Last year, my family visited Scotland for a holiday. I remember Scotland as being beautiful, peaceful, and fairly sparsely populated compared to England. I also remembered that it rained a good deal. It was a wonderful experience. When I saw this book about a group of 22 writers living in the Galloway Glens during lockdown, I was curious to read how life had changed in Scotland as a result of Covid-19 and the accompanying lockdown. Living in South Africa during our lockdown period from 27 March to approximately the end of August, I was also interested to know how life in Scotland during lockdown differed from life here in South Africa.
The diary posts of all of the contributors were fascinating, they told tales of active and busy lives disrupted by the lockdown. Mixed feelings of relief at getting a welcome, but unexpected, reprieve from our ‘hamster in a ball’ style lives and frustration at the loss of freedom. I was quite surprised to read just how busy the majority of the contributors are in the daily lives compared to my elderly parents who are retired and live life at quite a slow and relaxed pace.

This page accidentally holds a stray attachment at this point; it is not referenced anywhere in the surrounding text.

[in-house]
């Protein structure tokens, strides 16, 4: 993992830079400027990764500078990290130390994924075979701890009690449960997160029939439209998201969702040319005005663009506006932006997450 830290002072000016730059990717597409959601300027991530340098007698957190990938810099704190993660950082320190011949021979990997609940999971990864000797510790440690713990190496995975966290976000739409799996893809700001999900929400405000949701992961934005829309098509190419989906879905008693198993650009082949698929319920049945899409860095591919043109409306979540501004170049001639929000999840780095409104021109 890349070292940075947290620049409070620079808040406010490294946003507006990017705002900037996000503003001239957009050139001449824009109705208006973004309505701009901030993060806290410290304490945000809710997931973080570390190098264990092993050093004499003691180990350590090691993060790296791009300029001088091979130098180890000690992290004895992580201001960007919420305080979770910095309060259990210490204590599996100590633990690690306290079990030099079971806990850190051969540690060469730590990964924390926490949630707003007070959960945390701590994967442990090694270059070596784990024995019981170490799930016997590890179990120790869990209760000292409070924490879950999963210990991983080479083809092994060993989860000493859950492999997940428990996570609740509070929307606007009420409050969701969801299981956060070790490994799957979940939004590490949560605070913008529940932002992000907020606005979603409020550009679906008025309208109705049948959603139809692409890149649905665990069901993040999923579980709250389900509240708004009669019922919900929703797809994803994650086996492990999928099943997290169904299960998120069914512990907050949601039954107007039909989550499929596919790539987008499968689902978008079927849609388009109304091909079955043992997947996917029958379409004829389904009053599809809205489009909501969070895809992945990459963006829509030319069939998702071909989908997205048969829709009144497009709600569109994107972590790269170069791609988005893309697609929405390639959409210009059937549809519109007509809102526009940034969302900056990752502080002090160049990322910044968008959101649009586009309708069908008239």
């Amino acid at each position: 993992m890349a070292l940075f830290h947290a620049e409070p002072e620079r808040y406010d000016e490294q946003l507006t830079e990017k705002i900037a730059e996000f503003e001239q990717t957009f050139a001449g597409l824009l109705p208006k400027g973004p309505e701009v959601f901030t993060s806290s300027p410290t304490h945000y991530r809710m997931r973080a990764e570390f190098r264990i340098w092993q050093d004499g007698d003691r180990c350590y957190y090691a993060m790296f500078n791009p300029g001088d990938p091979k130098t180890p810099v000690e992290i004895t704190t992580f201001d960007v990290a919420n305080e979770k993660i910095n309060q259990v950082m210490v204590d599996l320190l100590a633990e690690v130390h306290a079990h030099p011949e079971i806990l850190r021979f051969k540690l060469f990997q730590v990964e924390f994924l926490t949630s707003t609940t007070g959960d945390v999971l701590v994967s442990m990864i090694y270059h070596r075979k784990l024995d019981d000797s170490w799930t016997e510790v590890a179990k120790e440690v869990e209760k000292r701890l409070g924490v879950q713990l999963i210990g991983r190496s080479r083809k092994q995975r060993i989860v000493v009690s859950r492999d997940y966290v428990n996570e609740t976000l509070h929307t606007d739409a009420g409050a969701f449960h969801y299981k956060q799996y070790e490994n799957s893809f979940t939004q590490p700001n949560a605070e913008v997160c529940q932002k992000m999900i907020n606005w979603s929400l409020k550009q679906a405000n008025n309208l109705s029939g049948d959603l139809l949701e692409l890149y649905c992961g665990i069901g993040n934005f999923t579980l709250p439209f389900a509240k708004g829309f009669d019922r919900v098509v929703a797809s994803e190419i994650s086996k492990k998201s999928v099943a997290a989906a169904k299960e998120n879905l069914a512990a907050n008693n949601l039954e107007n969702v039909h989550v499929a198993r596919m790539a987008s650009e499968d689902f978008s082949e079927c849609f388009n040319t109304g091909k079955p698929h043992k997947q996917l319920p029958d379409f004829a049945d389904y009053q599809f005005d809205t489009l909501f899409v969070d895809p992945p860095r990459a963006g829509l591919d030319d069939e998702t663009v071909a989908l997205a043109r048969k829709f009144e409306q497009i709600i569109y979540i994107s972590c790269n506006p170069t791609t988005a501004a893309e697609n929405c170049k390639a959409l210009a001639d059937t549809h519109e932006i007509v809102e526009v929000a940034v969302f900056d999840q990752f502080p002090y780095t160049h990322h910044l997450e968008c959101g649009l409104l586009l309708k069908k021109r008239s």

There is a great sense of loneliness expressed in the words of those who were living alone during this time, very different from my own experience where everyone in my family was schooling and working from home and I felt like I never got a minute to myself. On reflection, I was a bit ungrateful for the companionship and fellowship my family offered. One of the most compelling messages in this book for me were the following words shared by Lynne: “”Language … has created the word ‘loneliness’ to express the pain of being alone. And it has created the word ‘solitude’ to express the glory of being alone.” I craved solitude, but never experienced loneliness. Loneliness can be soul destroying.